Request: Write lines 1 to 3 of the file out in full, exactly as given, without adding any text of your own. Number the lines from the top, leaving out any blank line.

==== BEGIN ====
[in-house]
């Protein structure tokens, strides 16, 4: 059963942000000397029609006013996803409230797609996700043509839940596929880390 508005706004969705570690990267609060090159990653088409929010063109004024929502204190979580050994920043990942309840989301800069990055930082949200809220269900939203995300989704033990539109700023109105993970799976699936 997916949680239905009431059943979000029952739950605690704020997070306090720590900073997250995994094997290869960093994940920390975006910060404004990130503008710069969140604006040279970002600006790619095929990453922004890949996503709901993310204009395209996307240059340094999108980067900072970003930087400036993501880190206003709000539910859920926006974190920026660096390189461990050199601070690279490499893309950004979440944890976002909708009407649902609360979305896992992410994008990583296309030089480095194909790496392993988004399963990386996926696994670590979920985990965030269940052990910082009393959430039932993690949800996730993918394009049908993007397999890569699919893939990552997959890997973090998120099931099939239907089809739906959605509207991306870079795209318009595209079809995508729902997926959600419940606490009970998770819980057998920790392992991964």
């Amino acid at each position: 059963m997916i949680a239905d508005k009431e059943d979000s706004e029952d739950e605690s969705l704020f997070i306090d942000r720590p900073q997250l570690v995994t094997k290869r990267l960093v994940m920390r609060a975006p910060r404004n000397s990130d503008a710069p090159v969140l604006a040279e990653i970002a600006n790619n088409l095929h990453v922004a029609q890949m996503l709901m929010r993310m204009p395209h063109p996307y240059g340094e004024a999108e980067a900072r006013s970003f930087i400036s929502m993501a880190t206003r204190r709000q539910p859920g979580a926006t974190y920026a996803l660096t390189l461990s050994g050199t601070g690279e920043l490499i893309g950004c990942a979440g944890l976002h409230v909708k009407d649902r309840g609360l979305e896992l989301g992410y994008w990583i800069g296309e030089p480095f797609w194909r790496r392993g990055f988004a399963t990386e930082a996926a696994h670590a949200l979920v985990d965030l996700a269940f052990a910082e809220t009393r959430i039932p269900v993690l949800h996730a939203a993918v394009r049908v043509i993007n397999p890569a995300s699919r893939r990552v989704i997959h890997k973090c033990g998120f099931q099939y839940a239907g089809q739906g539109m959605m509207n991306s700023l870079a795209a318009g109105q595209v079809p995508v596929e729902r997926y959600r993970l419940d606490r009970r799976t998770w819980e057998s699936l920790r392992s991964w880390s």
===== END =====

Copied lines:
[in-house]
């Protein structure tokens, strides 16, 4: 059963942000000397029609006013996803409230797609996700043509839940596929880390 508005706004969705570690990267609060090159990653088409929010063109004024929502204190979580050994920043990942309840989301800069990055930082949200809220269900939203995300989704033990539109700023109105993970799976699936 997916949680239905009431059943979000029952739950605690704020997070306090720590900073997250995994094997290869960093994940920390975006910060404004990130503008710069969140604006040279970002600006790619095929990453922004890949996503709901993310204009395209996307240059340094999108980067900072970003930087400036993501880190206003709000539910859920926006974190920026660096390189461990050199601070690279490499893309950004979440944890976002909708009407649902609360979305896992992410994008990583296309030089480095194909790496392993988004399963990386996926696994670590979920985990965030269940052990910082009393959430039932993690949800996730993918394009049908993007397999890569699919893939990552997959890997973090998120099931099939239907089809739906959605509207991306870079795209318009595209079809995508729902997926959600419940606490009970998770819980057998920790392992991964």
């Amino acid at each position: 059963m997916i949680a239905d508005k009431e059943d979000s706004e029952d739950e605690s969705l704020f997070i306090d942000r720590p900073q997250l570690v995994t094997k290869r990267l960093v994940m920390r609060a975006p910060r404004n000397s990130d503008a710069p090159v969140l604006a040279e990653i970002a600006n790619n088409l095929h990453v922004a029609q890949m996503l709901m929010r993310m204009p395209h063109p996307y240059g340094e004024a999108e980067a900072r006013s970003f930087i400036s929502m993501a880190t206003r204190r709000q539910p859920g979580a926006t974190y920026a996803l660096t390189l461990s050994g050199t601070g690279e920043l490499i893309g950004c990942a979440g944890l976002h409230v909708k009407d649902r309840g609360l979305e896992l989301g992410y994008w990583i800069g296309e030089p480095f797609w194909r790496r392993g990055f988004a399963t990386e930082a996926a696994h670590a949200l979920v985990d965030l996700a269940f052990a910082e809220t009393r959430i039932p269900v993690l949800h996730a939203a993918v394009r049908v043509i993007n397999p890569a995300s699919r893939r990552v989704i997959h890997k973090c033990g998120f099931q099939y839940a239907g089809q739906g539109m959605m509207n991306s700023l870079a795209a318009g109105q595209v079809p995508v596929e729902r997926y959600r993970l419940d606490r009970r799976t998770w819980e057998s699936l920790r392992s991964w880390s």